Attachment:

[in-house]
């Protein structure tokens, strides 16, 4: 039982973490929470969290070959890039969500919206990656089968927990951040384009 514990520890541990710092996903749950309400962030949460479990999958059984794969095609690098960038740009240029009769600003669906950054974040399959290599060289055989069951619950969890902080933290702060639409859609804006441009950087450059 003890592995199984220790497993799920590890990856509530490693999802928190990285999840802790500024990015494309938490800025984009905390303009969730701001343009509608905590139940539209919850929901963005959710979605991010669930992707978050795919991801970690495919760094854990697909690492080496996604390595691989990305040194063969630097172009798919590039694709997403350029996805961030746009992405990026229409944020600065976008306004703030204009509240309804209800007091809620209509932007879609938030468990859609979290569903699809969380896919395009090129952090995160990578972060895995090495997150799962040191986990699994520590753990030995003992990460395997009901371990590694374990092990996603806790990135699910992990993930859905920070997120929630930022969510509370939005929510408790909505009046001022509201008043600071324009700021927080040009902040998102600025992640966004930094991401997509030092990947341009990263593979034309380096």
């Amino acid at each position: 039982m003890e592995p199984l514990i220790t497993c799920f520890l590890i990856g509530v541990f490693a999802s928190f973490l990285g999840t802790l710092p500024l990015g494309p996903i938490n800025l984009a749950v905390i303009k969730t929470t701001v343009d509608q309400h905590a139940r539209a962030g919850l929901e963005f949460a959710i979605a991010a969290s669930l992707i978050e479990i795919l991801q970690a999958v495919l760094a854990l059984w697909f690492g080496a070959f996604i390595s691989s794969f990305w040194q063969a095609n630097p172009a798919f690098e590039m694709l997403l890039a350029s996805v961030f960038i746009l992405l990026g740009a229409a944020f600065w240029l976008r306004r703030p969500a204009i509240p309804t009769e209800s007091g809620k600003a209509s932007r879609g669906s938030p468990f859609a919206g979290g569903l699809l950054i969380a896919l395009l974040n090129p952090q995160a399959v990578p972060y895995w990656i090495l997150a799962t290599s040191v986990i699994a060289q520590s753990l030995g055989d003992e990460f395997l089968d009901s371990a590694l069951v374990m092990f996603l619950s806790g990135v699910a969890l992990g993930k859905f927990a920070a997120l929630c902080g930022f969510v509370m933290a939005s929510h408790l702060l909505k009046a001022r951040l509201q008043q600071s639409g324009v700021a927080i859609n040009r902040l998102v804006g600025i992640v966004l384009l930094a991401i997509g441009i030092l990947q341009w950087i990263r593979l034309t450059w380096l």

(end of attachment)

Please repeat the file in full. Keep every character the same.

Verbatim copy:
[in-house]
């Protein structure tokens, strides 16, 4: 039982973490929470969290070959890039969500919206990656089968927990951040384009 514990520890541990710092996903749950309400962030949460479990999958059984794969095609690098960038740009240029009769600003669906950054974040399959290599060289055989069951619950969890902080933290702060639409859609804006441009950087450059 003890592995199984220790497993799920590890990856509530490693999802928190990285999840802790500024990015494309938490800025984009905390303009969730701001343009509608905590139940539209919850929901963005959710979605991010669930992707978050795919991801970690495919760094854990697909690492080496996604390595691989990305040194063969630097172009798919590039694709997403350029996805961030746009992405990026229409944020600065976008306004703030204009509240309804209800007091809620209509932007879609938030468990859609979290569903699809969380896919395009090129952090995160990578972060895995090495997150799962040191986990699994520590753990030995003992990460395997009901371990590694374990092990996603806790990135699910992990993930859905920070997120929630930022969510509370939005929510408790909505009046001022509201008043600071324009700021927080040009902040998102600025992640966004930094991401997509030092990947341009990263593979034309380096």
């Amino acid at each position: 039982m003890e592995p199984l514990i220790t497993c799920f520890l590890i990856g509530v541990f490693a999802s928190f973490l990285g999840t802790l710092p500024l990015g494309p996903i938490n800025l984009a749950v905390i303009k969730t929470t701001v343009d509608q309400h905590a139940r539209a962030g919850l929901e963005f949460a959710i979605a991010a969290s669930l992707i978050e479990i795919l991801q970690a999958v495919l760094a854990l059984w697909f690492g080496a070959f996604i390595s691989s794969f990305w040194q063969a095609n630097p172009a798919f690098e590039m694709l997403l890039a350029s996805v961030f960038i746009l992405l990026g740009a229409a944020f600065w240029l976008r306004r703030p969500a204009i509240p309804t009769e209800s007091g809620k600003a209509s932007r879609g669906s938030p468990f859609a919206g979290g569903l699809l950054i969380a896919l395009l974040n090129p952090q995160a399959v990578p972060y895995w990656i090495l997150a799962t290599s040191v986990i699994a060289q520590s753990l030995g055989d003992e990460f395997l089968d009901s371990a590694l069951v374990m092990f996603l619950s806790g990135v699910a969890l992990g993930k859905f927990a920070a997120l929630c902080g930022f969510v509370m933290a939005s929510h408790l702060l909505k009046a001022r951040l509201q008043q600071s639409g324009v700021a927080i859609n040009r902040l998102v804006g600025i992640v966004l384009l930094a991401i997509g441009i030092l990947q341009w950087i990263r593979l034309t450059w380096l």